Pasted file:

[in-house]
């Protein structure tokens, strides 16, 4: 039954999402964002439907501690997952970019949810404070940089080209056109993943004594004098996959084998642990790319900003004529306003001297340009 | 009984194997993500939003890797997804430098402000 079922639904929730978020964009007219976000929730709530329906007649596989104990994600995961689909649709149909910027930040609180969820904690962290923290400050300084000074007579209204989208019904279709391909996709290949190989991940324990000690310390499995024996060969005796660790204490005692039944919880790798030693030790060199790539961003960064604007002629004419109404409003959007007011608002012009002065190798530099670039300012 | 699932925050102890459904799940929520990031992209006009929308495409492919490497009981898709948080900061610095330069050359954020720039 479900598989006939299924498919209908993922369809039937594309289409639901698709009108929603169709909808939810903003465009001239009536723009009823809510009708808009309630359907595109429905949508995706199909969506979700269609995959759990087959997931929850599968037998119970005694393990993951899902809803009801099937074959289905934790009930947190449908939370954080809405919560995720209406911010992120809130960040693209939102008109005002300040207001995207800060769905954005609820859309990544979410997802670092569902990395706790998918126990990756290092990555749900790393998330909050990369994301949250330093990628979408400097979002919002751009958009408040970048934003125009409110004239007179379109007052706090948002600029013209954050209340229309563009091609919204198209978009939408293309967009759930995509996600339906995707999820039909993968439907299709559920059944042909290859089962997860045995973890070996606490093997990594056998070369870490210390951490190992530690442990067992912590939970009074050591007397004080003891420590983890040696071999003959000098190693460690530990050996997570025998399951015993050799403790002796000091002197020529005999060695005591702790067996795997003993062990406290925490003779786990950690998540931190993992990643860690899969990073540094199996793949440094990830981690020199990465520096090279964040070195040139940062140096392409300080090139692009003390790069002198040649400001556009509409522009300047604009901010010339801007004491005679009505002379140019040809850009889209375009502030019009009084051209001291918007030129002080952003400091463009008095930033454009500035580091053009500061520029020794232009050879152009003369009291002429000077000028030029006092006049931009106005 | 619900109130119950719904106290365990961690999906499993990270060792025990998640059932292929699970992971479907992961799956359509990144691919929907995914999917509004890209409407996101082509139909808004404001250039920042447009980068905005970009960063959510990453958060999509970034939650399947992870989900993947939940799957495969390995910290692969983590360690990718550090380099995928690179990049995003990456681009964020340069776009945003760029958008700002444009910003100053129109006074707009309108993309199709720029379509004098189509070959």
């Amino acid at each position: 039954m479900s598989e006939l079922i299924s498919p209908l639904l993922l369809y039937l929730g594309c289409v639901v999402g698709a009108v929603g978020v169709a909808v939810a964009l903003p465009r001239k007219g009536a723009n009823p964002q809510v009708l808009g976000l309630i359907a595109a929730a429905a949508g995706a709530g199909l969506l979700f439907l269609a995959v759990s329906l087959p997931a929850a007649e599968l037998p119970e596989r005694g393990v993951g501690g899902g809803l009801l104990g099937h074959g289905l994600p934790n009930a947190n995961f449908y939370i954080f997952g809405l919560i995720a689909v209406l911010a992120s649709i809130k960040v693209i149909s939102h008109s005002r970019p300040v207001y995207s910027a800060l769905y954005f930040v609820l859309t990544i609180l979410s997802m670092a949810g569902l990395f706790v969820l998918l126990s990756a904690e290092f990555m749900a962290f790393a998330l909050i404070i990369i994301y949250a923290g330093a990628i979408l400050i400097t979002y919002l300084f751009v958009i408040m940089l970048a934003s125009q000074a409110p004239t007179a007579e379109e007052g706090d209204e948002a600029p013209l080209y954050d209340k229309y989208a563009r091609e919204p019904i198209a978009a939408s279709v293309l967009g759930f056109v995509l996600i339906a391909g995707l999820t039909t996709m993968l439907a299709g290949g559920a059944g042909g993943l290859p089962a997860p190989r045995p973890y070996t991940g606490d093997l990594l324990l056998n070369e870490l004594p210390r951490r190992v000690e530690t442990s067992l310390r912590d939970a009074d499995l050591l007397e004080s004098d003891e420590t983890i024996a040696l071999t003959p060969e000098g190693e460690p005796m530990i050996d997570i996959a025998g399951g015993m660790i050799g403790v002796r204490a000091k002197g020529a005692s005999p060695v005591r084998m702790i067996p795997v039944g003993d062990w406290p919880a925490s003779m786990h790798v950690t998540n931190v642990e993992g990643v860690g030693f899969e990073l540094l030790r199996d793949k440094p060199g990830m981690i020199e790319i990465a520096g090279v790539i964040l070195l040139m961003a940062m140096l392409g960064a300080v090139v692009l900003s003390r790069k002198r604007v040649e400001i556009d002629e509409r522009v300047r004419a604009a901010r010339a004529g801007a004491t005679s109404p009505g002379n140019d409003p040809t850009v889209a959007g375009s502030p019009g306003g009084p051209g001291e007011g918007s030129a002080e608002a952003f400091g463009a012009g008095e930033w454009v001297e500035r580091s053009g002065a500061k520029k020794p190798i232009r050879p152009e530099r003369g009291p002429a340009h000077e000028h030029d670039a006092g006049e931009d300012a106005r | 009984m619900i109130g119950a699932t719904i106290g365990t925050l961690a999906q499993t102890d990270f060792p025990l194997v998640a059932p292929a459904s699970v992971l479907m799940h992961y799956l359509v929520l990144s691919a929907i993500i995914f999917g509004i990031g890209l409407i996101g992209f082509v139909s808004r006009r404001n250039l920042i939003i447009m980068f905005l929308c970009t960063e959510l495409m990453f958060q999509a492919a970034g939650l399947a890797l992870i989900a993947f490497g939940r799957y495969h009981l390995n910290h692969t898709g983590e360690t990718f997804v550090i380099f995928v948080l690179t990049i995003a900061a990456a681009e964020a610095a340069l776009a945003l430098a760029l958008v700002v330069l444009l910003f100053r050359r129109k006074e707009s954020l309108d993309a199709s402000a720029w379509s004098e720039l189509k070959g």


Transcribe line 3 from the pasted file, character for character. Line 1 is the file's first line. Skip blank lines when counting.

């Amino acid at each position: 039954m479900s598989e006939l079922i299924s498919p209908l639904l993922l369809y039937l929730g594309c289409v639901v999402g698709a009108v929603g978020v169709a909808v939810a964009l903003p465009r001239k007219g009536a723009n009823p964002q809510v009708l808009g976000l309630i359907a595109a929730a429905a949508g995706a709530g199909l969506l979700f439907l269609a995959v759990s329906l087959p997931a929850a007649e599968l037998p119970e596989r005694g393990v993951g501690g899902g809803l009801l104990g099937h074959g289905l994600p934790n009930a947190n995961f449908y939370i954080f997952g809405l919560i995720a689909v209406l911010a992120s649709i809130k960040v693209i149909s939102h008109s005002r970019p300040v207001y995207s910027a800060l769905y954005f930040v609820l859309t990544i609180l979410s997802m670092a949810g569902l990395f706790v969820l998918l126990s990756a904690e290092f990555m749900a962290f790393a998330l909050i404070i990369i994301y949250a923290g330093a990628i979408l400050i400097t979002y919002l300084f751009v958009i408040m940089l970048a934003s125009q000074a409110p004239t007179a007579e379109e007052g706090d209204e948002a600029p013209l080209y954050d209340k229309y989208a563009r091609e919204p019904i198209a978009a939408s279709v293309l967009g759930f056109v995509l996600i339906a391909g995707l999820t039909t996709m993968l439907a299709g290949g559920a059944g042909g993943l290859p089962a997860p190989r045995p973890y070996t991940g606490d093997l990594l324990l056998n070369e870490l004594p210390r951490r190992v000690e530690t442990s067992l310390r912590d939970a009074d499995l050591l007397e004080s004098d003891e420590t983890i024996a040696l071999t003959p060969e000098g190693e460690p005796m530990i050996d997570i996959a025998g399951g015993m660790i050799g403790v002796r204490a000091k002197g020529a005692s005999p060695v005591r084998m702790i067996p795997v039944g003993d062990w406290p919880a925490s003779m786990h790798v950690t998540n931190v642990e993992g990643v860690g030693f899969e990073l540094l030790r199996d793949k440094p060199g990830m981690i020199e790319i990465a520096g090279v790539i964040l070195l040139m961003a940062m140096l392409g960064a300080v090139v692009l900003s003390r790069k002198r604007v040649e400001i556009d002629e509409r522009v300047r004419a604009a901010r010339a004529g801007a004491t005679s109404p009505g002379n140019d409003p040809t850009v889209a959007g375009s502030p019009g306003g009084p051209g001291e007011g918007s030129a002080e608002a952003f400091g463009a012009g008095e930033w454009v001297e500035r580091s053009g002065a500061k520029k020794p190798i232009r050879p152009e530099r003369g009291p002429a340009h000077e000028h030029d670039a006092g006049e931009d300012a106005r | 009984m619900i109130g119950a699932t719904i106290g365990t925050l961690a999906q499993t102890d990270f060792p025990l194997v998640a059932p292929a459904s699970v992971l479907m799940h992961y799956l359509v929520l990144s691919a929907i993500i995914f999917g509004i990031g890209l409407i996101g992209f082509v139909s808004r006009r404001n250039l920042i939003i447009m980068f905005l929308c970009t960063e959510l495409m990453f958060q999509a492919a970034g939650l399947a890797l992870i989900a993947f490497g939940r799957y495969h009981l390995n910290h692969t898709g983590e360690t990718f997804v550090i380099f995928v948080l690179t990049i995003a900061a990456a681009e964020a610095a340069l776009a945003l430098a760029l958008v700002v330069l444009l910003f100053r050359r129109k006074e707009s954020l309108d993309a199709s402000a720029w379509s004098e720039l189509k070959g």